The world and the church lost a giant this past week, William Sloane Coffin. It is hard to think of a contemporary churchman other than Martin Luther King, Jr. who was more centrally and visibly involved in the tumultuous years of the civil rights struggle and the antiwar movement. Coffin not only lived those events but made some of them happen, and he inspired hundreds of young people to become involved and thus to live fully as well. As chaplain at Yale University and senior minister at Riverside Church in New York, Coffin was known for his powerful sermons and prominent public ministry. He was often controversial, but his influence on American Protestantism has been significant.

Sometime after his retirement, he was interviewed on National Public Television's Religion & Ethics Newsweekly.(4) He had some wonderful things to say. For example,
God is not too hard to believe in. God is too good to believe in, we being such strangers to such goodness. The love of God is to me absolutely overwhelming. It's clear to me, two things: that almost every square inch of the earth's surface is soaked with the tears and blood of the innocent, and it's not God's doing. It's our doing. That's human malpractice. Don't chalk it up to God. Every time people say, when they see the innocent suffering, every time they lift their eyes to heaven and say, "God, how could you let this happen?" it's well to remember that exactly at that moment God is asking exactly the same question of us: "How could you let this happen?" So you have to take responsibility.
On growing old:
I'd just as soon live a little bit longer. But when you are 80, you can't complain. Joy in this world comes from self-fulfillment. Joy is a more profound experience than mere happiness. When you feel a sense of undeserved integrity because you think you're in the right fight -- against segregation, against the war in Vietnam, against the stupid and cruel discrimination against gays and lesbians -- these are the right fights, I feel very deeply. And the sense of self-fulfillment which comes from being in the right fight is a wonderful thing. I remain hopeful. The opposite of hope is despair -- not pessimism, despair. And as a very convinced Christian, I say to myself, "Come on, Coffin. If Christ never allowed his soul to be cornered with despair, and his was the greatest miscarriage of justice maybe in the world, who the hell am I to say I'm going to despair a bit?" When you get older, friendship obviously runs deeper and deeper. And, I would add, nature gets more interesting the nearer you get to joining it, and also more beautiful. I can sit on the front porch here and watch the sun coming in through the maple leaves. You know, God is good.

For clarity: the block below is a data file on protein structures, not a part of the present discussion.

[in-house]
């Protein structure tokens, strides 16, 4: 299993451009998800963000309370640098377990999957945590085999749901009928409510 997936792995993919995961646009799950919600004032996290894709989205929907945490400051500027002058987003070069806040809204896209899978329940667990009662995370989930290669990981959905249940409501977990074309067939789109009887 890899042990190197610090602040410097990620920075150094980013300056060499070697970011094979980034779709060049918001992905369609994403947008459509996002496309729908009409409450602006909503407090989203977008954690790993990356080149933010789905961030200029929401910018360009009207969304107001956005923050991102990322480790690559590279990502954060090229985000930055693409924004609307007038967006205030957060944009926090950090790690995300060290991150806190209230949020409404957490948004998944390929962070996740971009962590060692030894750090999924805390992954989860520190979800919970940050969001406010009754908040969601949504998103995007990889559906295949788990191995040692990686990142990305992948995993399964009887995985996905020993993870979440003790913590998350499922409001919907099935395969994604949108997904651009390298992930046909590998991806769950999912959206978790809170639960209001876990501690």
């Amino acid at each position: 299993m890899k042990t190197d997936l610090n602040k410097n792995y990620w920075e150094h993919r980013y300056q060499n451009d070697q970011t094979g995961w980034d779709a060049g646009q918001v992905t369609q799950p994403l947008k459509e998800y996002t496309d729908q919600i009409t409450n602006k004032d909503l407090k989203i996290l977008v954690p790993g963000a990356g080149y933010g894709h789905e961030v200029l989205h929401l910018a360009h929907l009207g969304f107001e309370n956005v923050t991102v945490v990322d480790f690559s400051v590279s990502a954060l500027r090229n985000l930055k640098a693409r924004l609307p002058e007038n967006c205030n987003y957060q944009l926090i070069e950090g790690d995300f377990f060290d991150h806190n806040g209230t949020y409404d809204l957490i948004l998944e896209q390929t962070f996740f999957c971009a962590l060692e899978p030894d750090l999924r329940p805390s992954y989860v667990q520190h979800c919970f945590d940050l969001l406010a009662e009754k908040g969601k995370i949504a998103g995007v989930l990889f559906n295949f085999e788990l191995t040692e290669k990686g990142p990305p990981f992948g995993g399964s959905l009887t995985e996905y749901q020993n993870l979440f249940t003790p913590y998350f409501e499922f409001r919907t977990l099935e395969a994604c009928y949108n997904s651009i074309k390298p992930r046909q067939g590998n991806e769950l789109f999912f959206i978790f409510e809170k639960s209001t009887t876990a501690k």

In regard to our celebration today, he says, "I myself believe passionately in the resurrection of Jesus Christ, because in my own life I have experienced Christ not as a memory, but as a presence. So today on Easter we gather not, as it were, to close the show with the tune 'Thanks for the Memory,' but rather to reopen the show with the hymn 'Jesus Christ Is Risen Today.'(5)

So let the show and story continue. As we said at the beginning, it starts out in a Good Friday world and ends... Well. So what do you DO with the story? The message of the ending of Mark's gospel is THAT'S YOUR PROBLEM. Handle it! After all, YOU are the one who came here looking for Jesus. But he is not here. You just missed him. By this time of the morning, he is already in Galilee.(6) Check there.

A little boy was offered the opportunity to select a dog for his birthday present. At the pet store, he was shown a number of puppies. From them he picked one whose tail was wagging furiously. When he was asked why he selected that particular dog, the little boy said, "I wanted the one with the happy ending."(7)

The Easter ... What will the ending be? I am not worried. I will leave that in the hands of my precious Lord who lived and died and rose again that I might live. By the grace of my risen Savior, I will rely on the promise of his word: "Eye has not seen, nor ear heard, neither has entered into [any] heart...the things which God has prepared for them that love him."(8) But today we get just a glimpse. That is why we say "Happy Easter."


1. Quoted by John Buchanan, "Sunrise," The Christian Century, 4/4/06

2. Thomas G. Long, "Dangling Gospel," The Christian Century, 4/4/06, p. 19

3. E. J. Dionne Jr., "A New Twist On Judas: Beyond the Buzz Over Gospel's Publication," The Washington Post, 4/14/06, A-17


5. William Sloane Coffin, Credo, (Louisville, KY : Westminster/John Knox Press, 2004), p. 28

6. William H. Willimon, "Easter Fear," The Intrusive Word, (Grand Rapids, Eerdmans, 1994), p. 142

7. Bible Illustrator for Windows, (Hiawatha, IO: Parsons Technology, 1994)

8. I Corinthians 2:9